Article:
According to the advertisements she should have been 3 shades fairer by now. If only for once they told the truth. She’d tried all her grandmother’s recipes of milk, honey, lemon juice and what not. None of it had worked.
She turned 25 in September. If she didn’t find a match soon, the only eligible men would be divorcees and widowers. Her father would never hear of it.
To add to her troubles, societal norms said Ajay and Priya couldn’t get married until she, the elder sister was settled.
She looked at her dusky reflection and sighed…
Life wasn’t fair.
great depiction of pressure on people, and this this instance on women, to
buckle to racial notion, familial rules and societal prescriptions. Sad and excellent little story.
Are we talking about a fair complexion? Back in the 1920s my Dad’s sister would roll up in a sheet and lie under the bed to keep her skin as snow-white as possible. A complete opposite of today’s idea of beauty.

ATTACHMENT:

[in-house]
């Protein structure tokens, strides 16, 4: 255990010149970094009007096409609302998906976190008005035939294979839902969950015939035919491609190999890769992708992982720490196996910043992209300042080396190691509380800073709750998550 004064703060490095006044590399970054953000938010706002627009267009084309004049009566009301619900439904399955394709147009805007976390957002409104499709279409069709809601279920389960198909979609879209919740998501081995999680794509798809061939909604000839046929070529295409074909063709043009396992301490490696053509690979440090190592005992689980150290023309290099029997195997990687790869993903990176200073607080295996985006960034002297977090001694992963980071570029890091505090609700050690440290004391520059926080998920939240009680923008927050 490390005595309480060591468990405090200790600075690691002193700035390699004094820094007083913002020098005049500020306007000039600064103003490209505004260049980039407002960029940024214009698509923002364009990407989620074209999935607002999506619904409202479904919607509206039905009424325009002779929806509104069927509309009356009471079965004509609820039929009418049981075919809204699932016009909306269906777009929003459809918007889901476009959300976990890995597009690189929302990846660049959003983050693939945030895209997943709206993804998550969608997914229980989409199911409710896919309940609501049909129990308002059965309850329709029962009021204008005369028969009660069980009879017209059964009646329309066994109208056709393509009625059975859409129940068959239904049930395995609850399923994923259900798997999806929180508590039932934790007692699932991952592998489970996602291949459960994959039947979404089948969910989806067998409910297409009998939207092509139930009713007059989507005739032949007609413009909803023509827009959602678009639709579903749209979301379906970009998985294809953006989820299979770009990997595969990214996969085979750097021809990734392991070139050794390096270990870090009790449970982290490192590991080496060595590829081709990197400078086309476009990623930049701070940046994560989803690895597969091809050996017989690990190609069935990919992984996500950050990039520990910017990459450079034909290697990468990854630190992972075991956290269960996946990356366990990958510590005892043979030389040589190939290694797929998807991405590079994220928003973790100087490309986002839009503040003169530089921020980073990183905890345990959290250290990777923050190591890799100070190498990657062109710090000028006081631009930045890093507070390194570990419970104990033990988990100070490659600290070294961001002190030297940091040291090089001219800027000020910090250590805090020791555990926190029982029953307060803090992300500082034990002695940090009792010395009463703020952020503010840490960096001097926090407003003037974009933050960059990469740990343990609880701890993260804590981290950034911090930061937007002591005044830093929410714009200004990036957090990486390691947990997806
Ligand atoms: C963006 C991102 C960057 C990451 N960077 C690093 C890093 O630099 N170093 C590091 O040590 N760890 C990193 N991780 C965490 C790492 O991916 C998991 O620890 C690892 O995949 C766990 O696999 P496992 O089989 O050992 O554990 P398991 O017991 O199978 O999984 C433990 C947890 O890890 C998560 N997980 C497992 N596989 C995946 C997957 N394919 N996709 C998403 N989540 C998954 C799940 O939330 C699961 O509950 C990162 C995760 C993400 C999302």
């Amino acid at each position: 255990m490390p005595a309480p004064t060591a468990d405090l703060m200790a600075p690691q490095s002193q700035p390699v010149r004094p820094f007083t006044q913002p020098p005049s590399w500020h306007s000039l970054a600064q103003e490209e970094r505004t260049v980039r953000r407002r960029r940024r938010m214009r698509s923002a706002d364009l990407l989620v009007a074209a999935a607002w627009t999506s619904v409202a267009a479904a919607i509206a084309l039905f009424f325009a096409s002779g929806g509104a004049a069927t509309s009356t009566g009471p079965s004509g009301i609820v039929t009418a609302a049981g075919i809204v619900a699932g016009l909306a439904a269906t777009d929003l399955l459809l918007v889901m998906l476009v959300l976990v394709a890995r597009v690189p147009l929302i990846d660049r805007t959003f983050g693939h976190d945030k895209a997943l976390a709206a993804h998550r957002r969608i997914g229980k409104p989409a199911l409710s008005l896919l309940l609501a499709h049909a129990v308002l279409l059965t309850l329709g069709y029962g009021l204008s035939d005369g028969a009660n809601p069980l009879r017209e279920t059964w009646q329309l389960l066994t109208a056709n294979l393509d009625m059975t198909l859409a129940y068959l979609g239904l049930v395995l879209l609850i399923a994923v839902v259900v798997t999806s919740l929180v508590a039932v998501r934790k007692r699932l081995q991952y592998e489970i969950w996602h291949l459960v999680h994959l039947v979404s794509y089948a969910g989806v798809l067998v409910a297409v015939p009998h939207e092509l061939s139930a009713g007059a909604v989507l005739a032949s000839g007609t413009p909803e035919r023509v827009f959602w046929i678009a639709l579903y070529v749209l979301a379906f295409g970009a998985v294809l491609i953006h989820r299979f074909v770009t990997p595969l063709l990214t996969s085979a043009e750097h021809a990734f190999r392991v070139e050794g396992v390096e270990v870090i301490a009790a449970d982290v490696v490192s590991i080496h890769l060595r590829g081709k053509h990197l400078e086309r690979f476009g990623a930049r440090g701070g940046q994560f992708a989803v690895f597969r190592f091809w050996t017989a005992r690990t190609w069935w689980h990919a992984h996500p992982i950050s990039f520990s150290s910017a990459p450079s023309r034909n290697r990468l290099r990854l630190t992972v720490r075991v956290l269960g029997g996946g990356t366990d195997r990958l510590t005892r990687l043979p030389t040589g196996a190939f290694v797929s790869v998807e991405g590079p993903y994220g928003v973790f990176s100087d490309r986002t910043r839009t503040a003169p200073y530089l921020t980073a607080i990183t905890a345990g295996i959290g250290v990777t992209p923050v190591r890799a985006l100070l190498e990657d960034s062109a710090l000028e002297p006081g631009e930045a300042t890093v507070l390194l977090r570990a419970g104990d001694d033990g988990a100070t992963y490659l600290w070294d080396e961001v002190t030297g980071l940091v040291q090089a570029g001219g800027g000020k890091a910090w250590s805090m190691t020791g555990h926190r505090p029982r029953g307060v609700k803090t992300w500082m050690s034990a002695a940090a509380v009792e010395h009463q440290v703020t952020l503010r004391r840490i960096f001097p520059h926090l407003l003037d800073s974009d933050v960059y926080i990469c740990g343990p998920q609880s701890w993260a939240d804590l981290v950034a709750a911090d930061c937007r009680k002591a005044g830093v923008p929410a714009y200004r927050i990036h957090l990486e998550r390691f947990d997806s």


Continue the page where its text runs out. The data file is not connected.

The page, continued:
Society can be fickle with all its rules. Nicely written. I look forward to reading more of your work.
I was talking about a fair complexion but more about how we’re never happy with what we have. In your side of the world women go to such lengths to get the perfect tan and here we frown upon our naturally tanned skin tone.
I hope you like more of my work 🙂
Of course, in Some societies, women aren’t happy until they are the color of an Oomp Loompa – so this works well as a stand alone sketch and as a gangway to wider discourse.
Wow. My mom’s older sisters were in a similar situation, I think. 😀
Not quite your style, but it’s a valid slice of life. I just wondered if you could take the same beginning, but put a sting in the tail……..
interesting thought… added to the to do list